Thyra’s hopes of marriage kept coming back to Ernst Augustus, who apparently knew of Thyra’s illegitimate child and still wished to marry her. Thyra’s parents, along with Princess of Wales, were able to arrange a meeting in Frankfurt between Thyra and Ernst Augustus in early 1878 and the two became engaged.
On December 21, 1878, Thyra and Ernst Augustus were married at the chapel in Copenhagen’s Christianborg Palace. Following the wedding, Thyra and Ernst Augustus made their home in exile in Gmunden, Austria, where they raised six children:
- Princess Marie Louise of Hanover (1879 – 1948), married Prince Maximilian of Baden, had two children
- Prince Georg Wilhelm of Hanover (1880 – 1912), unmarried, killed in a car accident
- Princess Alexandra of Hanover (1882 – 1963) married Friedrich Franz IV, Grand Duke of Mecklenburg-Schwerin, had five children
- Princess Olga of Hanover (1884 – 1958), unmarried
- Prince Christian of Hanover (1885 – 1901), died from peritonitis
- Ernst Augustus, Duke of Brunswick (1887 – 1953), married Princess Viktoria Luise of Prussia, had five children including Frederica of Hanover who married King Paul of Greece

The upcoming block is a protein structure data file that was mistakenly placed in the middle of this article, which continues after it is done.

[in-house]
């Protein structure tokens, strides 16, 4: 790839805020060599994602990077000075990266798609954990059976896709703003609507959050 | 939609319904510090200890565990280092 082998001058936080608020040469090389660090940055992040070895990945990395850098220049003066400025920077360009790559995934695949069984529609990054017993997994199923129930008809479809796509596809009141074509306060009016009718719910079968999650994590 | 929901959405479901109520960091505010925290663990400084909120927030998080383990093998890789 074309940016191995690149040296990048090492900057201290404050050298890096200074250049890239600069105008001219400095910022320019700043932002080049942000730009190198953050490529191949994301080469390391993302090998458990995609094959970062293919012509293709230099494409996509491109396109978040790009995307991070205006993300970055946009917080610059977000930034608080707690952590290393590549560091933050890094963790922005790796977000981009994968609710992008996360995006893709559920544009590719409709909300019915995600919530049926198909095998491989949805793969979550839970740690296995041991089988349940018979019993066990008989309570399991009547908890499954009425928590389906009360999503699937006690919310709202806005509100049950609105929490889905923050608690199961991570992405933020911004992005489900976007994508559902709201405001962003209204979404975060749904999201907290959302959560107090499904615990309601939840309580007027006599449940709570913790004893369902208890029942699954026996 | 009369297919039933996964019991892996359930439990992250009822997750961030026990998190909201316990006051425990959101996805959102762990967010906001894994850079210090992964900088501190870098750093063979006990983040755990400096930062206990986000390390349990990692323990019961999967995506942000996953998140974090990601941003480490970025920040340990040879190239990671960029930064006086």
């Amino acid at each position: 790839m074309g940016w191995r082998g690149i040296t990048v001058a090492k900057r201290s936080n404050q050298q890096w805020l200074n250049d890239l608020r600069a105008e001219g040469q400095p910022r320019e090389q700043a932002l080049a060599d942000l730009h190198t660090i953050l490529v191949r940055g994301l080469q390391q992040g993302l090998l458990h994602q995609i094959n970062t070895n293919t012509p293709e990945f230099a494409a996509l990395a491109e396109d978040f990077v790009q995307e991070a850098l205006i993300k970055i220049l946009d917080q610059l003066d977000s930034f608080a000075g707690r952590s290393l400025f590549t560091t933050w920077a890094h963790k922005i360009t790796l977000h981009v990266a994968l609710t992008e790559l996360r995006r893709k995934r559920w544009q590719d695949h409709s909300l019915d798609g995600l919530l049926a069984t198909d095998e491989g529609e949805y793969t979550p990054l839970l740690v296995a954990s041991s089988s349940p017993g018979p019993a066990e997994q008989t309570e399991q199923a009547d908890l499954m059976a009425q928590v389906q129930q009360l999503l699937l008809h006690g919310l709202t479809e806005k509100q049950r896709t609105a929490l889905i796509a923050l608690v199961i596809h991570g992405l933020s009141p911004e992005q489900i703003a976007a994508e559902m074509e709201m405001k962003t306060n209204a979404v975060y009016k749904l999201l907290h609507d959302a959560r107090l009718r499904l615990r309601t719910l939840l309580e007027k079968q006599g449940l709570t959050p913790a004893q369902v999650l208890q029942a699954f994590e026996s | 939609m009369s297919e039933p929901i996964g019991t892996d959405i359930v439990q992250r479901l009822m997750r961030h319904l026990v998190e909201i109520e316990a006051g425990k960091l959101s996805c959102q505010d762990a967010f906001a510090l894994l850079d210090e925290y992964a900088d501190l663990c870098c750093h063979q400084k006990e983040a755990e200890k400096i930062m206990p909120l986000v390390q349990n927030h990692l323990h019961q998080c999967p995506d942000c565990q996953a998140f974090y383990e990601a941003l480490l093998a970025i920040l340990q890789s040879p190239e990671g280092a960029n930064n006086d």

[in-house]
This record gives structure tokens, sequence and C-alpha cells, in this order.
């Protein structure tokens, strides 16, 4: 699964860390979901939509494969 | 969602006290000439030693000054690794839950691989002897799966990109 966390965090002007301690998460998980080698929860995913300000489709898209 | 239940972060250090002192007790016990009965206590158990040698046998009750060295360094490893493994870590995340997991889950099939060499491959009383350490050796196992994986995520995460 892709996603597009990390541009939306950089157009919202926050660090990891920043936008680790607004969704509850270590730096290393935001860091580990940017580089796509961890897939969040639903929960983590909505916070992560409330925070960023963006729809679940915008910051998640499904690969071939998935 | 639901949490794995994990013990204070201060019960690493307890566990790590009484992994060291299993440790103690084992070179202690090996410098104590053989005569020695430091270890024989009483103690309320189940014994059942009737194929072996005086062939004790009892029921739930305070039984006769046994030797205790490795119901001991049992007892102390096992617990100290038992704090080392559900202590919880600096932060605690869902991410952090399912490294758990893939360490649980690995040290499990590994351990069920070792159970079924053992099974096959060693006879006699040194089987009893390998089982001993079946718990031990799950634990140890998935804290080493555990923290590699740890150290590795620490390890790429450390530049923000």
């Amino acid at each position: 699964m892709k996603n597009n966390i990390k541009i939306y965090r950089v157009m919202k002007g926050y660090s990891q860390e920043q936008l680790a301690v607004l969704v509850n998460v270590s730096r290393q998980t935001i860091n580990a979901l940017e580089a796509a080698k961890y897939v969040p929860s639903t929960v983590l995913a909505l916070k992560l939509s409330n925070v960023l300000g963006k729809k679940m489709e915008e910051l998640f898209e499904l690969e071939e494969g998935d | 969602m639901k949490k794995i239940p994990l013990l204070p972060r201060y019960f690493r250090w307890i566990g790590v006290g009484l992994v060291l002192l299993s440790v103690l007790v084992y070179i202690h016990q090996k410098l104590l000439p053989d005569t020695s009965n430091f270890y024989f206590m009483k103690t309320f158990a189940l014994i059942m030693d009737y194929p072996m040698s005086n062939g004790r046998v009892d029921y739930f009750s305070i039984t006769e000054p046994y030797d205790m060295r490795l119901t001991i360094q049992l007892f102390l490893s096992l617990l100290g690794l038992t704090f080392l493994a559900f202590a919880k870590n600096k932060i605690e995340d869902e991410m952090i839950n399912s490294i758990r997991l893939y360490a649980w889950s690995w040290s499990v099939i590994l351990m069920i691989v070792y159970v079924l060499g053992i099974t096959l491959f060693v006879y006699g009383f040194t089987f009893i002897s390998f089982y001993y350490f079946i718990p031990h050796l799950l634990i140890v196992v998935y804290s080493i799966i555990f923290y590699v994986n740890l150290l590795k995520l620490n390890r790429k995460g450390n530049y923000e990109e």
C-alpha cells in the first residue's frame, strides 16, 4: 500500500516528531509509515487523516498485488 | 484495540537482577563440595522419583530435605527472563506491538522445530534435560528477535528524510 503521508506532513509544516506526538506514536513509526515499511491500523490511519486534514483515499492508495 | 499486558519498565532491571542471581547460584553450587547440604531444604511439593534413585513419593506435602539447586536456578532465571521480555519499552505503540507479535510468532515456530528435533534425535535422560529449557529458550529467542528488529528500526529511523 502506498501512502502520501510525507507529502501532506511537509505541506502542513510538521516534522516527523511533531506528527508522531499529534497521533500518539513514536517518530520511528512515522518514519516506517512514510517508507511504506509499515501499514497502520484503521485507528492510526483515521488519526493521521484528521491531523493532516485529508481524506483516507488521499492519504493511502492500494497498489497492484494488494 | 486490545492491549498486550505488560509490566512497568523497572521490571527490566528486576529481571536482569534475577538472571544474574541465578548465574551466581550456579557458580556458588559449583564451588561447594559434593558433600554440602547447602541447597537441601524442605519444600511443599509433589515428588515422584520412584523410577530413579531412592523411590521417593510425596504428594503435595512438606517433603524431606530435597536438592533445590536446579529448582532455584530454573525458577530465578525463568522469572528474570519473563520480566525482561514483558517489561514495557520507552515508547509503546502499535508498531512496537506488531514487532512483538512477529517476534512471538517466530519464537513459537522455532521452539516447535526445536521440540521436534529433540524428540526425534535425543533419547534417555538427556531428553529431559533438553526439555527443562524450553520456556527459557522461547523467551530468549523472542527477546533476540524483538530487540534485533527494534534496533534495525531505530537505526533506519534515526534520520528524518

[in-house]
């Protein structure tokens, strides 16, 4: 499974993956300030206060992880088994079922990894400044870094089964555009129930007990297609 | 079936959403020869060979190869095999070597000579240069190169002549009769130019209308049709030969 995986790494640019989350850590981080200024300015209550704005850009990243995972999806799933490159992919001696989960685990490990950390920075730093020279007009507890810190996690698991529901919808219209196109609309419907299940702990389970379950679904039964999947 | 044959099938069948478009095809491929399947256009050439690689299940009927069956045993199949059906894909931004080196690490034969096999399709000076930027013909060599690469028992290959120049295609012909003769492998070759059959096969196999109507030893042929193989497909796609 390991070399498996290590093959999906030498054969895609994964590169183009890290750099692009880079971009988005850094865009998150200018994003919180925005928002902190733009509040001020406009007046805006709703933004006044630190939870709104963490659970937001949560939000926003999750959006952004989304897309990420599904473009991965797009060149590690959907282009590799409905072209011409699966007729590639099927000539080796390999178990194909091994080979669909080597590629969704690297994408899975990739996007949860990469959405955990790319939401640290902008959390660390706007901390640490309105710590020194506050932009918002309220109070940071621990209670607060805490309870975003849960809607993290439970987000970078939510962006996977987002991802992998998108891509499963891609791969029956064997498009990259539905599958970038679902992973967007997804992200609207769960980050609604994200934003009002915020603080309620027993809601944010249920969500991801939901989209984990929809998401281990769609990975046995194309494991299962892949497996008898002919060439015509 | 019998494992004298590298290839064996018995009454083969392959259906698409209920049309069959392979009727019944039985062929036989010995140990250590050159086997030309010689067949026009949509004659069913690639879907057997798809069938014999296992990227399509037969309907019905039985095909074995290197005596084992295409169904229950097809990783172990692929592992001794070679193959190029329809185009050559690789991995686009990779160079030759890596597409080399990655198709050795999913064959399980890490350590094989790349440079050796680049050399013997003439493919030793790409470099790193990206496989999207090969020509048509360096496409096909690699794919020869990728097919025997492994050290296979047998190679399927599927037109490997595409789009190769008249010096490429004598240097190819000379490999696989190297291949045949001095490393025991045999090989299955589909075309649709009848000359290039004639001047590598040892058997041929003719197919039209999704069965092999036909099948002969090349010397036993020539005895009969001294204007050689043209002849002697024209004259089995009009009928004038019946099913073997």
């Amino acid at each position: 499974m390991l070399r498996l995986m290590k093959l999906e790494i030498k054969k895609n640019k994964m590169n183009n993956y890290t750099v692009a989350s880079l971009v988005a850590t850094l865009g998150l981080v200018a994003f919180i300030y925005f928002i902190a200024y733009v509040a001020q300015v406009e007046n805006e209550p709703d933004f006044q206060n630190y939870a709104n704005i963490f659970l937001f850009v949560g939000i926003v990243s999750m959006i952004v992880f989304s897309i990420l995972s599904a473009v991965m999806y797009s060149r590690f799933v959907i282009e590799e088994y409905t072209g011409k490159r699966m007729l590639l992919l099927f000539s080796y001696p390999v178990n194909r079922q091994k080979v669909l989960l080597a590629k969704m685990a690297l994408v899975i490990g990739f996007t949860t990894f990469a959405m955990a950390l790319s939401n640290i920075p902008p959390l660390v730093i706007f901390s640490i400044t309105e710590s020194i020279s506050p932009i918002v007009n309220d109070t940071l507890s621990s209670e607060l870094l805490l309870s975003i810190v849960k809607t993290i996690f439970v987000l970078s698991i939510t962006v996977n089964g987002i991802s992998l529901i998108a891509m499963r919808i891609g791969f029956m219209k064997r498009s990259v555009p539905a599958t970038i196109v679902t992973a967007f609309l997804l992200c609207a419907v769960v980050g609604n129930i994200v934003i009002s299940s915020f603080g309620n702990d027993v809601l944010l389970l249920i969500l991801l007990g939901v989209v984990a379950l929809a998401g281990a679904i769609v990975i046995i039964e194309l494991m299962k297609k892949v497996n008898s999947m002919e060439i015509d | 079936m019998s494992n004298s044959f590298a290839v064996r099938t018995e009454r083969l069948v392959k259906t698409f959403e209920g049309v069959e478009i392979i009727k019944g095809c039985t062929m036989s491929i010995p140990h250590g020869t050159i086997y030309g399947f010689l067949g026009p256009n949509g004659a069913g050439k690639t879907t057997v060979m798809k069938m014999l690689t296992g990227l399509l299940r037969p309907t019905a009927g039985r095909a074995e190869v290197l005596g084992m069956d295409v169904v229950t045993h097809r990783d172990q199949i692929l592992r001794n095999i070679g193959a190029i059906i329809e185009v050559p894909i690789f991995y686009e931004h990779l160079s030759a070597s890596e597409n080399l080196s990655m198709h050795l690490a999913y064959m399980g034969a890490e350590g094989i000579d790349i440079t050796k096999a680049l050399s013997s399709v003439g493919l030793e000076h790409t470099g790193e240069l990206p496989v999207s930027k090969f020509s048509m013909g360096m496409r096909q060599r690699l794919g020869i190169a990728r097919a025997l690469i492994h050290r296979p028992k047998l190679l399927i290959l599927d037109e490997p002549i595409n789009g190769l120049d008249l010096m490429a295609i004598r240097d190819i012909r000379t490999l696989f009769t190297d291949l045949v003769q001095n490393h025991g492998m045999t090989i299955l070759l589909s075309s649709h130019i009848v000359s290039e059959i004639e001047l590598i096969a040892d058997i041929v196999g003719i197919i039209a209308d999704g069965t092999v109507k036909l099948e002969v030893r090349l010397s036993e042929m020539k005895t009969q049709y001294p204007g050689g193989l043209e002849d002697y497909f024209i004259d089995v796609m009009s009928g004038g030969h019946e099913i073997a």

According to some sources, Thyra struggled with periodic bouts of mental illness during her marriage. Additionally, Ernst Augustus was somewhat asocial and disliked gatherings, which isolated the family. Nonetheless, the marriage was a happy one that lasted until Ernst Augustus’ death in 1923.
Although she never officially became a queen like her sisters, Thyra was the titular queen consort of Hanover as her husband had never renounced his rights to the throne. She also counts among her descendants King Constantine II of Greece and his sister Queen Sofia of Spain. Thyra died on March 7, 1933, and is buried with her husband in the family mausoleum in Gmunden.